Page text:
Black Friday

As I have taken to doing for Thanksgiving Day – and did so again yesterday – I have also posted several times for Black Friday. They go together as companion pieces, I think. Last year I posted a fairly typical piece, again borrowing from previous years and, as yesterday, I thought I’d do something a little different this year. There was one song in last year’s piece, which I think is worth sharing again:

As I said last year, I don’t think Rusty Cage is likely to make it as a world class singer, but he has rather nailed today, I think!

Despite its adoption as the name for today’s shopping bonanza, I first came across the phrase – as I suspect many others did – as the opening track on Steely Dan’s album Katy Lied:

As you will have seen from that helpful lyric video, the song is nothing to do with shopping. The excellent Songfacts site says this about it:

“Long before the term came to denote the shopping frenzy on the day after Thanksgiving, Steely Dan released this song about the original “Black Friday,” when on Friday, September 24, 1869 a failed ploy left many wealthy investors broke. The investors tried to corner the market on gold, buying as much of it as they could and driving up the price, but when the government found out, it released $4 million worth of gold into the market, driving down the price and clobbering the investors.”

And for good measure they also clear up the Australian reference:

“While the song is about events in the US, it mentions a town in Australia: “Fly down to Muswellbrook.” Muswellbrook is a rural town two hours North of Sydney that is full of kangaroos (thus the line, “Nothing to do but feed all the kangaroos”). It’s possible that Walter Becker and Donald Fagen selected the name of Muswellbrook from an atlas, mainly because it worked well with the next line, “I’m going to strike out all the big red words from my little black book.” They also wanted a place far away from Los Angeles.”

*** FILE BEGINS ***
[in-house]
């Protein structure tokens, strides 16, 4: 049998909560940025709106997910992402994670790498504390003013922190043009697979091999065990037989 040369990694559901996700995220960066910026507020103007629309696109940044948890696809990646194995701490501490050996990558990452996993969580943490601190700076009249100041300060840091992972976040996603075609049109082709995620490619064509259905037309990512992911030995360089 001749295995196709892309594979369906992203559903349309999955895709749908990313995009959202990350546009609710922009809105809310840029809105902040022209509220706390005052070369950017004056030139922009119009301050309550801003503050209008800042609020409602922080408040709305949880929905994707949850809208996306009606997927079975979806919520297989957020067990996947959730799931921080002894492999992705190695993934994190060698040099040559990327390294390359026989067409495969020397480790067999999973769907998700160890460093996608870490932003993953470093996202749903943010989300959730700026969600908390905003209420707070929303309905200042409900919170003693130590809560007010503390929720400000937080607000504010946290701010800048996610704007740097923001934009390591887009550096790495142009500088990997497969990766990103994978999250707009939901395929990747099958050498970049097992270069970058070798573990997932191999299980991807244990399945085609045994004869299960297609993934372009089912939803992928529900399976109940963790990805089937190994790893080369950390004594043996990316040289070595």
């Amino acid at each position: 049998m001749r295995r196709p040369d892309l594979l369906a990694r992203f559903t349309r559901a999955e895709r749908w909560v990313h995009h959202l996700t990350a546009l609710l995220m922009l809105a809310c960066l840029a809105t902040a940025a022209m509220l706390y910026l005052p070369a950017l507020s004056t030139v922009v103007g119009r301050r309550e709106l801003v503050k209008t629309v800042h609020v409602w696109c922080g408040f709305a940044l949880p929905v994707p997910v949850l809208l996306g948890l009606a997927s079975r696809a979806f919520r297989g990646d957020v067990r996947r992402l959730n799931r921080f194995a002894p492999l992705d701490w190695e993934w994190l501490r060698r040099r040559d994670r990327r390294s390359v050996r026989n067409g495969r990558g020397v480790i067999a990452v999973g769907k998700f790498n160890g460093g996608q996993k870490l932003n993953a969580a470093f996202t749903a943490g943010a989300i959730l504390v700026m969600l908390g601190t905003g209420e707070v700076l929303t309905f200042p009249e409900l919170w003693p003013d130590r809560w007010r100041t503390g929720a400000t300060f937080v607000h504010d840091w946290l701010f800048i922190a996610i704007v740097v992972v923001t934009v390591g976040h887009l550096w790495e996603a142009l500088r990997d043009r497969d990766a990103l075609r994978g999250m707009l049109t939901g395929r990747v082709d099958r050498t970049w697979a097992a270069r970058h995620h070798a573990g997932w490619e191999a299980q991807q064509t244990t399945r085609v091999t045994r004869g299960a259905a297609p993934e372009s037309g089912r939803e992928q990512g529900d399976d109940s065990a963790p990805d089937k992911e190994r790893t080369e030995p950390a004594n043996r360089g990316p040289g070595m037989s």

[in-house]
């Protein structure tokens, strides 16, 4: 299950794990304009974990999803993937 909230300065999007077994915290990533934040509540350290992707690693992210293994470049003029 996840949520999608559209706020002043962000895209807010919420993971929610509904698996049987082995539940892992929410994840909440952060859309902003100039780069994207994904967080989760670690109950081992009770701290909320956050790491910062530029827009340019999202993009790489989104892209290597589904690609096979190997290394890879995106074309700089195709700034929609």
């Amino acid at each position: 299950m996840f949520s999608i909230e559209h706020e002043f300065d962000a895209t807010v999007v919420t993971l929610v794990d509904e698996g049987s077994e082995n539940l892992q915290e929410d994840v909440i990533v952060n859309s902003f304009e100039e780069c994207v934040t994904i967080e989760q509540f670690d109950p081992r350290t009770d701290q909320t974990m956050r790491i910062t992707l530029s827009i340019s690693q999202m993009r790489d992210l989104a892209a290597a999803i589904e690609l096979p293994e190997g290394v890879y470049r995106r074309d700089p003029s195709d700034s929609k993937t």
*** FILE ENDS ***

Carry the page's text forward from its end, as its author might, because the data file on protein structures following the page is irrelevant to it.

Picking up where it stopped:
So now you know!

Nowadays we all know the name as being synonymous with sales and the search for bargains, and it seems to begin earlier every year: I’ve been receiving emails announcing Black Friday sales since the start of this month, although they have intruded a little on the annual Christmas promotion (which begins in September, of course). But at least it will all be over by the official start of the Easter shopping season on 26 December, and the return of Cadbury’s Creme Eggs and their poor spelling. There are songs about the dangers of bargain hunting, and today is as good a day as any for them. Here’s one you may know:

I leave it to you to decide what ‘bargains’ Dolly may have been offering, but as the song was banned in some of the more prudish places it isn’t difficult to work out! It’s a pity that her bargains were all used, though finding anything amongst all that hair would have been fun…

Some bargains come with unforeseen costs, however, so beware:

Sadly, Charlie Daniels passed away in July, but that is a great song for which to to be remembered. His fiddle playing is incredible, though I don’t think he’d done a deal…

I’m going to leave you with another cautionary tale about the dangers of becoming addicted to shopping:

As lockdown restrictions are making instore shopping much harder this year I guess many of us will be taking to the interweb to seek out our bargains. I just hope you don’t do it like Weird Al! Watching that puts me in mind of those antique shows that are often on tv, when people spend silly money on rusty old rubbish – and then someone else pays even sillier money for it at auction. If I were looking for used bargains I know which of these videos I’d want to follow up – I’m pretty sure the return on my investment would be better.

In case you think Black Friday is inescapable there are some places where there aren’t any bargains to be had, as not everyone takes part…

I hope you have fun hunting your bargains, and don’t then find that you could have bought the same thing for less when the ‘sales’ are over – check the small print as it can happen! I’ve already made the one purchase I was planning to make, so I should be safe from the advertisers’ blandishments. As long as I don’t open my emails, that is…

Songs Giving Thanks

“The First Thanksgiving” (1915), by Jean Louis Gerome Ferris (American painter, 1863-1930).

Several times in the past I have posted to mark Thanksgiving Day. Although we don’t celebrate it here I recognise that many of you who read my posts come from across the water, and it is my way of showing some respect for your culture and traditions. Last year’s post was For Thanksgiving Day and you can see in that a typical example of what I’ve been saying (not least because I have recycled some of the words over the years!). This year I thought I’d do something a little different to mark the day: I have posted a great deal of music this year and that is set to continue, so it struck me as a good idea to post a few songs on the theme of giving thanks. Only one of them is specifically about today, but the others mine a similar seam.